Friday Five: Helpful Hints for the OS X Contacts App

Contacts IconIt’s the end of the week, but that doesn’t mean an end to learning more about your favorite Apple devices. Each week, the Friday Five takes a quick look at a Mac OS X or iOS app to point out five things you may have overlooked before.

This week: the OS X Contacts app.

The poor Contacts app in OS X is like Rodney Dangerfield — it doesn’t get any respect. While other apps have been updated with all sorts of new features over the years, Contacts is still an oddball app that just never seems to change. Would you believe it’s the same in OS X El Capitan? Sadly, a lot of people also call it by the wrong name, calling it “Addresses” or “Address Book”. Today we’re going to try to give OS X Contacts a bit of the respect it deserves for keeping all of your names and addresses in line by highlighting five features that you may not have used or even known about.

1) Printing Envelopes and More
Sure, most of your communications in the 21st Century is by email or FaceTime, but occasionally you need to send something via snail mail. That doesn’t mean that you have to write out the recipient and sender addresses by hand, though — we are civilized folks, aren’t we?

OS X Contacts has a built-in feature for printing out envelopes, and it works quite well if your printer has an envelope bin or can recognize envelopes being hand-fed into the printer. When you find out how easy this is, you’ll look back with disgust on all the times that you launched Microsoft Word just to print an envelope. Here we go:

• Launch Contacts from the Dock

• Find the person or company you’re sending the envelope to, then click on the name to highlight it.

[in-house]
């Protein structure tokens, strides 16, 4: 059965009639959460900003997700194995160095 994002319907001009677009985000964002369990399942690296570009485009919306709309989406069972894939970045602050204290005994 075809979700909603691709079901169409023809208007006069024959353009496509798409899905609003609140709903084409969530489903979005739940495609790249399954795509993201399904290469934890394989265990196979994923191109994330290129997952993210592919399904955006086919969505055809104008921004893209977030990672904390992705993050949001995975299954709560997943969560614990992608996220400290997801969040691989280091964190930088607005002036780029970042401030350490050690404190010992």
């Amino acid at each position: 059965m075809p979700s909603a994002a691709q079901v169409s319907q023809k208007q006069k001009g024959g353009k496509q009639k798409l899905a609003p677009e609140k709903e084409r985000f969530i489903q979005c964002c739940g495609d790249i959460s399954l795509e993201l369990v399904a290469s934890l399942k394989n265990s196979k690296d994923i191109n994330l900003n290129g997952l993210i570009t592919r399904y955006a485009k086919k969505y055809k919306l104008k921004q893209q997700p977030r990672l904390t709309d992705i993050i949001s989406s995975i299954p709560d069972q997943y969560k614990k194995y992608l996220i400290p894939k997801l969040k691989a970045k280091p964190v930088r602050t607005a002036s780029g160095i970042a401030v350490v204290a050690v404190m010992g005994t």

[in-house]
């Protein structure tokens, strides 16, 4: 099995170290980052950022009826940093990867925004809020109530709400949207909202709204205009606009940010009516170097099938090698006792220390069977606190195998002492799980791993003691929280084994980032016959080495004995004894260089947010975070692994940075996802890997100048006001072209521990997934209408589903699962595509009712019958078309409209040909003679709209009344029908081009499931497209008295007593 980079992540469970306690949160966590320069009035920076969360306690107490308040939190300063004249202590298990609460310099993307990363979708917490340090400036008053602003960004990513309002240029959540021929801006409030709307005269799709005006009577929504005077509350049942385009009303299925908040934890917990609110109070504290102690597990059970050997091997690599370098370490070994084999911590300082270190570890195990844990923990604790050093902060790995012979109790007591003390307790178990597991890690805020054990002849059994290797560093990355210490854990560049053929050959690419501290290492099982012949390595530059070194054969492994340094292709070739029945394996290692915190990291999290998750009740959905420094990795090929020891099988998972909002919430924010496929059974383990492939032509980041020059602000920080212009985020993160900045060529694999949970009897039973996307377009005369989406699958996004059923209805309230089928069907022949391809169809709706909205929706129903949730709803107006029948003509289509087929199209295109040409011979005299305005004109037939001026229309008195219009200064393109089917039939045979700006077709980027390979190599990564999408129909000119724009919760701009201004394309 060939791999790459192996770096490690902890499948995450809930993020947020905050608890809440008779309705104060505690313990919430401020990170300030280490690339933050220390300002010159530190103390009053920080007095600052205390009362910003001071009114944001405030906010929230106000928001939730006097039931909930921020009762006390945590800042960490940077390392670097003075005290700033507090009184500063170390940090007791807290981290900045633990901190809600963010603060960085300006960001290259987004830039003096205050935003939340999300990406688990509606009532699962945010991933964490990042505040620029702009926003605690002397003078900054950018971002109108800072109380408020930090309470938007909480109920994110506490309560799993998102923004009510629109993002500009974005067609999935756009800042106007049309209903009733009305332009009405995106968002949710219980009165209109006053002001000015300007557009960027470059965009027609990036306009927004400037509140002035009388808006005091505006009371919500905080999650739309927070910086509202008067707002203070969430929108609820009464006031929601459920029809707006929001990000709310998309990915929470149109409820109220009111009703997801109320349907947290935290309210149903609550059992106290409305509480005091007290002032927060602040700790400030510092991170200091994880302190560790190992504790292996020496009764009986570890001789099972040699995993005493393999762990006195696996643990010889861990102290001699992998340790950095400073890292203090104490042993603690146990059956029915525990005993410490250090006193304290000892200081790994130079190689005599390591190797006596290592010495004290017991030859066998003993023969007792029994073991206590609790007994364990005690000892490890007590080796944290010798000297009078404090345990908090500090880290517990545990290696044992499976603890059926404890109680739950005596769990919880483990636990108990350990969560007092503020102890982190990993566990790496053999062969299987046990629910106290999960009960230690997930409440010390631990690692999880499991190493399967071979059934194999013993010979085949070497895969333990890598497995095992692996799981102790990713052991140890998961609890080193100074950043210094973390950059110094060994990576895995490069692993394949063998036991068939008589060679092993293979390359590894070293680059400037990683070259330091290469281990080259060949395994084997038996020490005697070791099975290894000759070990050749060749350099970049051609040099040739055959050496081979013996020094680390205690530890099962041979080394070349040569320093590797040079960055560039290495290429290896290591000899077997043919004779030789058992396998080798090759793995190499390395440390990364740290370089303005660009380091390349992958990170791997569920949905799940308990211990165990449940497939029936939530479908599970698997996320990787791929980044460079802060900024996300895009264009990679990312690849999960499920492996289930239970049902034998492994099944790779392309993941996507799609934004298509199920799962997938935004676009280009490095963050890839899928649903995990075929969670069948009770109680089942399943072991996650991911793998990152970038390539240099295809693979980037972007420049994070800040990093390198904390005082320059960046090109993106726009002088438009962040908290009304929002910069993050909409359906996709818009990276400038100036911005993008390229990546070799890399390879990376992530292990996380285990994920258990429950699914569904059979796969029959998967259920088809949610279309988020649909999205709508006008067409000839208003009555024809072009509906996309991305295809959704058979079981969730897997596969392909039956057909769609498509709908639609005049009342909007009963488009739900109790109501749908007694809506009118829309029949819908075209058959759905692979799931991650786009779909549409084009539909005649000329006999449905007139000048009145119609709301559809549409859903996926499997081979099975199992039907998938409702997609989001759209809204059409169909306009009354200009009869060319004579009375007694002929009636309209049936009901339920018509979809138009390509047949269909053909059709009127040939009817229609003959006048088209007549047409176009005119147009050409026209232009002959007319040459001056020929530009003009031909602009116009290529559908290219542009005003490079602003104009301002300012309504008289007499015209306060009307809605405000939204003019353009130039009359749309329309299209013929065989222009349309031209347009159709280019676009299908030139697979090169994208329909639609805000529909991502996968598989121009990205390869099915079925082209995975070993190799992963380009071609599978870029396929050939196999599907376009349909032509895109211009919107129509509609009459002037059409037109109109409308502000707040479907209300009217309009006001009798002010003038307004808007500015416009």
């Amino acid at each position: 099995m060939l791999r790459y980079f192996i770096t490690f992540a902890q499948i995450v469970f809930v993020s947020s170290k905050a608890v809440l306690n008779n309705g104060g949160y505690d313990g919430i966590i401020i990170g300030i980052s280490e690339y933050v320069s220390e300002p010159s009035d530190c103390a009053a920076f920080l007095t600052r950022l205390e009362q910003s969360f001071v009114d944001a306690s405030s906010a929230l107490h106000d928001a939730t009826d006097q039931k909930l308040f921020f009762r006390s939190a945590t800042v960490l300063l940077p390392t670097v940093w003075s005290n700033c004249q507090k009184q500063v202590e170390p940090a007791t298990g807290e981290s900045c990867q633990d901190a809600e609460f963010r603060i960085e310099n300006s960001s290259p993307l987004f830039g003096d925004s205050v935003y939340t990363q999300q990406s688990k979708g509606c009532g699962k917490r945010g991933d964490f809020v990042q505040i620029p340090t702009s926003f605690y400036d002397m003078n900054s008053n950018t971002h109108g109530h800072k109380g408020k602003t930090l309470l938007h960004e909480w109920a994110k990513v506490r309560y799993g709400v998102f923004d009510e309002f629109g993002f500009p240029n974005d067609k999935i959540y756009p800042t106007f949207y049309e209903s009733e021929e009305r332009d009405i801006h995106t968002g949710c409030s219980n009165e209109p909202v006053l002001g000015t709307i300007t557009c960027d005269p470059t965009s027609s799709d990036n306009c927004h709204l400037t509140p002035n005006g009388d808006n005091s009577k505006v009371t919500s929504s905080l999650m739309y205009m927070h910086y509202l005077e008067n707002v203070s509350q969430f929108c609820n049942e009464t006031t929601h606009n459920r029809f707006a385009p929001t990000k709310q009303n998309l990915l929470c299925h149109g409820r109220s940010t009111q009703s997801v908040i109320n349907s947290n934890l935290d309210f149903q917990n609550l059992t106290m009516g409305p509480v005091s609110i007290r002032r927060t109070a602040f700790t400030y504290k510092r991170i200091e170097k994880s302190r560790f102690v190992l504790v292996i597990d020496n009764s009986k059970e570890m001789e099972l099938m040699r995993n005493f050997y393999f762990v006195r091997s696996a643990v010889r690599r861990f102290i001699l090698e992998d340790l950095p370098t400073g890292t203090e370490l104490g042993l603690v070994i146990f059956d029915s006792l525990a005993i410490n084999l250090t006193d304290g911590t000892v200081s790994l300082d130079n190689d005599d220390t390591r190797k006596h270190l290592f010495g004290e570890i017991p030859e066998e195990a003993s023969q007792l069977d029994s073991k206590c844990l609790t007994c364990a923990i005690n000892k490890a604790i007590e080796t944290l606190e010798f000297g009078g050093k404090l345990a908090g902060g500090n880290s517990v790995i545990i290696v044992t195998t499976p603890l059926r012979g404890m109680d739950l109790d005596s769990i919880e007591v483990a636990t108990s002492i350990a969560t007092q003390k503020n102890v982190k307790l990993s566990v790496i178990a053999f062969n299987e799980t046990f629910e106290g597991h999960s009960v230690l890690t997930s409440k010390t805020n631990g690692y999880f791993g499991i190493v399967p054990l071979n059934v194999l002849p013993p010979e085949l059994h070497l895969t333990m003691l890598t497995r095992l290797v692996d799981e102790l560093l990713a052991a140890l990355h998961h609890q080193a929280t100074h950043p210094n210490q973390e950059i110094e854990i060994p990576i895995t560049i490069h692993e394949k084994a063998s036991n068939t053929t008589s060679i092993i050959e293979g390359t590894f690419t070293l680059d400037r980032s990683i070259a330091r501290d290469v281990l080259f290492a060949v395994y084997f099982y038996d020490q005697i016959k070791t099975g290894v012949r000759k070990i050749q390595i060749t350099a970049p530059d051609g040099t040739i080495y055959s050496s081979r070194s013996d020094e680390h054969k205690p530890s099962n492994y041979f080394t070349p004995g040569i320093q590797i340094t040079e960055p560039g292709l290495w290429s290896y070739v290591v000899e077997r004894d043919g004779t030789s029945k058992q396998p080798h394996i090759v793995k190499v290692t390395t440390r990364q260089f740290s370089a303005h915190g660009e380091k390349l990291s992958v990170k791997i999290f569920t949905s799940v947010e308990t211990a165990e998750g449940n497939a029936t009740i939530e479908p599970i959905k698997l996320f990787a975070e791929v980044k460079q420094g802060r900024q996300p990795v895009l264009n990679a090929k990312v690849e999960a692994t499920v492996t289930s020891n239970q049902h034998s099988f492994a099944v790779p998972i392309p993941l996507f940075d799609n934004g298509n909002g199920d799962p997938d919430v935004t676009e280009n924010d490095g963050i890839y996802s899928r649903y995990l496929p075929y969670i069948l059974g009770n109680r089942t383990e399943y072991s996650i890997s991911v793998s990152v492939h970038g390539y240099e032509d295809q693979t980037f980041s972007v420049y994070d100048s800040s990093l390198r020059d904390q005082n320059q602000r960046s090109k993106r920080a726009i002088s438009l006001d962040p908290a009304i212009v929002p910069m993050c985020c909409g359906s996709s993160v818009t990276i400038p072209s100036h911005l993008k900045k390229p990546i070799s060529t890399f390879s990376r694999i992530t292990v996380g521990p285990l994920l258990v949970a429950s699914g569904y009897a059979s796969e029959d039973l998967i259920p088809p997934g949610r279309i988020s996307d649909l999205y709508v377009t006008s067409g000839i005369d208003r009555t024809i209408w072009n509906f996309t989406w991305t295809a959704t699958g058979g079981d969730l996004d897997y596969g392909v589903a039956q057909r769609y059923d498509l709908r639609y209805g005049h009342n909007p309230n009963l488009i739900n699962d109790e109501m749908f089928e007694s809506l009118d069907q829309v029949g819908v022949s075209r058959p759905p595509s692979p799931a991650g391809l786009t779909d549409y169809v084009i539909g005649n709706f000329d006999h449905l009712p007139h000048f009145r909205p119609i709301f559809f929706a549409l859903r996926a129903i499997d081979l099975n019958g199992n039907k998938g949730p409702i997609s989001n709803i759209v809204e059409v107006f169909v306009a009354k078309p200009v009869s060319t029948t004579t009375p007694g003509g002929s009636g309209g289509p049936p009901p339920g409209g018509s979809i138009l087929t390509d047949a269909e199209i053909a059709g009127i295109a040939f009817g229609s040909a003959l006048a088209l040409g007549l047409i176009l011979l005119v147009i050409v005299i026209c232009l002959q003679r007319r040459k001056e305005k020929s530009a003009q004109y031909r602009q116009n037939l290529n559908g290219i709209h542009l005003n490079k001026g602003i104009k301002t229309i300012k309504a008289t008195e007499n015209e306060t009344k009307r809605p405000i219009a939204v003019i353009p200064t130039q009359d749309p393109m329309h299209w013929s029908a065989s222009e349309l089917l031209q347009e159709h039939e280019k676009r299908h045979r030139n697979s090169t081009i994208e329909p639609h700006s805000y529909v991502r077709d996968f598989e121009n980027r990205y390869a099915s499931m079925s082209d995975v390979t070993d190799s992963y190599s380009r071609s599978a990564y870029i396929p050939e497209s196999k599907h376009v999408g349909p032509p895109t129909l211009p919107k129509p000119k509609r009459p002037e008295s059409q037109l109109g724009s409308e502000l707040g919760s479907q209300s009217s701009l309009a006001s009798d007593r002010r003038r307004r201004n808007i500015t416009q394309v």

• Select File > Print…

• Make sure the print settings are correct. In my case, I needed to set up my printer so that it would pull envelopes from a specific drawer, and I needed for the envelopes to be in a particular orientation to print correctly. To change options, just click on Show Details (below left) to reveal a lot more settings that are available (below right). After I made my setting changes, I saved them as a new preset called “Envelope” that I can now use whenever I need to print an envelope.

Printing envelopes from Contacts

• Click Print and be amazed at how simple it was to print an envelope from Contacts.

Note that if you need to print a bunch of envelopes, all you need to do is highlight each person or company to send the items to. Select them with an option-click, and when you go to print your envelopes, make sure you’ve selected Pages: All. Provided all of the addresses you need for your Christmas cards are in Contacts, you can identify the envelope size, select all the names, and print out the envelopes in a flash.